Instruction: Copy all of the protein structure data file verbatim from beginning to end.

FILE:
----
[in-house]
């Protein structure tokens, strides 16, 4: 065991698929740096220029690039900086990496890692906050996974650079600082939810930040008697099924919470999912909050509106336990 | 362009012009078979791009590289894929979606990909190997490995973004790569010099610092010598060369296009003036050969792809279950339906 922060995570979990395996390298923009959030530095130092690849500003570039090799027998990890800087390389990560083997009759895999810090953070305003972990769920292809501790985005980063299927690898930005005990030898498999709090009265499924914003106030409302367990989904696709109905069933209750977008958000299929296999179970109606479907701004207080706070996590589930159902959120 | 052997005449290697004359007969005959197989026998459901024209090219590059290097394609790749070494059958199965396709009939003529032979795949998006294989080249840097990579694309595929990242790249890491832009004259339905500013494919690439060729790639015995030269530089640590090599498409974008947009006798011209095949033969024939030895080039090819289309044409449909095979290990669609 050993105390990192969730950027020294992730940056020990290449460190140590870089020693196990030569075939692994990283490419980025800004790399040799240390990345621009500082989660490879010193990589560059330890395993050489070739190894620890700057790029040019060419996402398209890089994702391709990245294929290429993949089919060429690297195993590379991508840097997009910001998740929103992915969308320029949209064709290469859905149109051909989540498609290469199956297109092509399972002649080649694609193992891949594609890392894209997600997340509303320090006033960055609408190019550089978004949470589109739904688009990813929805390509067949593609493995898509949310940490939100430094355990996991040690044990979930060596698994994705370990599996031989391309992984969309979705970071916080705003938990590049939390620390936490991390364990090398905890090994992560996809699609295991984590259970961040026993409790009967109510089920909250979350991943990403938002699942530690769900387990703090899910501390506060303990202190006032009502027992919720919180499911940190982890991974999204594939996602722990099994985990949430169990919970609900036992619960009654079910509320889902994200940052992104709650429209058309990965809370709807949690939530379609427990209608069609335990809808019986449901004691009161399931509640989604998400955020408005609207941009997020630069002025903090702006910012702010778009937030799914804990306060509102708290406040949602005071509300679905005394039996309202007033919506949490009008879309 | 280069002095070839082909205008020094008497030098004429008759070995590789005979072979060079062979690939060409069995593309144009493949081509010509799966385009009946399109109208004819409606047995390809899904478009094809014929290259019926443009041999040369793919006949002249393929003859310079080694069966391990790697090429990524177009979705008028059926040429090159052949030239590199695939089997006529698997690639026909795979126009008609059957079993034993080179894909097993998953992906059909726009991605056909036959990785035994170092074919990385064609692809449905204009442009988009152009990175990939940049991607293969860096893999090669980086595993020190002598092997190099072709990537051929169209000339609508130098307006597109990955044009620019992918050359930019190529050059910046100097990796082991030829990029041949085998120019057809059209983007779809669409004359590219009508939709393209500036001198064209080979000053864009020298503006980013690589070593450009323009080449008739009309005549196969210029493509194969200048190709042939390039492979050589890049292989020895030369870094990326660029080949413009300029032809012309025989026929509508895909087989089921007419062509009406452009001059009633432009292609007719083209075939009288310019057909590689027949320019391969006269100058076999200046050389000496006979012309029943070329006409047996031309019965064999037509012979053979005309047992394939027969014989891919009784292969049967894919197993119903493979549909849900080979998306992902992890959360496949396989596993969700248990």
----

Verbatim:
[in-house]
């Protein structure tokens, strides 16, 4: 065991698929740096220029690039900086990496890692906050996974650079600082939810930040008697099924919470999912909050509106336990 | 362009012009078979791009590289894929979606990909190997490995973004790569010099610092010598060369296009003036050969792809279950339906 922060995570979990395996390298923009959030530095130092690849500003570039090799027998990890800087390389990560083997009759895999810090953070305003972990769920292809501790985005980063299927690898930005005990030898498999709090009265499924914003106030409302367990989904696709109905069933209750977008958000299929296999179970109606479907701004207080706070996590589930159902959120 | 052997005449290697004359007969005959197989026998459901024209090219590059290097394609790749070494059958199965396709009939003529032979795949998006294989080249840097990579694309595929990242790249890491832009004259339905500013494919690439060729790639015995030269530089640590090599498409974008947009006798011209095949033969024939030895080039090819289309044409449909095979290990669609 050993105390990192969730950027020294992730940056020990290449460190140590870089020693196990030569075939692994990283490419980025800004790399040799240390990345621009500082989660490879010193990589560059330890395993050489070739190894620890700057790029040019060419996402398209890089994702391709990245294929290429993949089919060429690297195993590379991508840097997009910001998740929103992915969308320029949209064709290469859905149109051909989540498609290469199956297109092509399972002649080649694609193992891949594609890392894209997600997340509303320090006033960055609408190019550089978004949470589109739904688009990813929805390509067949593609493995898509949310940490939100430094355990996991040690044990979930060596698994994705370990599996031989391309992984969309979705970071916080705003938990590049939390620390936490991390364990090398905890090994992560996809699609295991984590259970961040026993409790009967109510089920909250979350991943990403938002699942530690769900387990703090899910501390506060303990202190006032009502027992919720919180499911940190982890991974999204594939996602722990099994985990949430169990919970609900036992619960009654079910509320889902994200940052992104709650429209058309990965809370709807949690939530379609427990209608069609335990809808019986449901004691009161399931509640989604998400955020408005609207941009997020630069002025903090702006910012702010778009937030799914804990306060509102708290406040949602005071509300679905005394039996309202007033919506949490009008879309 | 280069002095070839082909205008020094008497030098004429008759070995590789005979072979060079062979690939060409069995593309144009493949081509010509799966385009009946399109109208004819409606047995390809899904478009094809014929290259019926443009041999040369793919006949002249393929003859310079080694069966391990790697090429990524177009979705008028059926040429090159052949030239590199695939089997006529698997690639026909795979126009008609059957079993034993080179894909097993998953992906059909726009991605056909036959990785035994170092074919990385064609692809449905204009442009988009152009990175990939940049991607293969860096893999090669980086595993020190002598092997190099072709990537051929169209000339609508130098307006597109990955044009620019992918050359930019190529050059910046100097990796082991030829990029041949085998120019057809059209983007779809669409004359590219009508939709393209500036001198064209080979000053864009020298503006980013690589070593450009323009080449008739009309005549196969210029493509194969200048190709042939390039492979050589890049292989020895030369870094990326660029080949413009300029032809012309025989026929509508895909087989089921007419062509009406452009001059009633432009292609007719083209075939009288310019057909590689027949320019391969006269100058076999200046050389000496006979012309029943070329006409047996031309019965064999037509012979053979005309047992394939027969014989891919009784292969049967894919197993119903493979549909849900080979998306992902992890959360496949396989596993969700248990």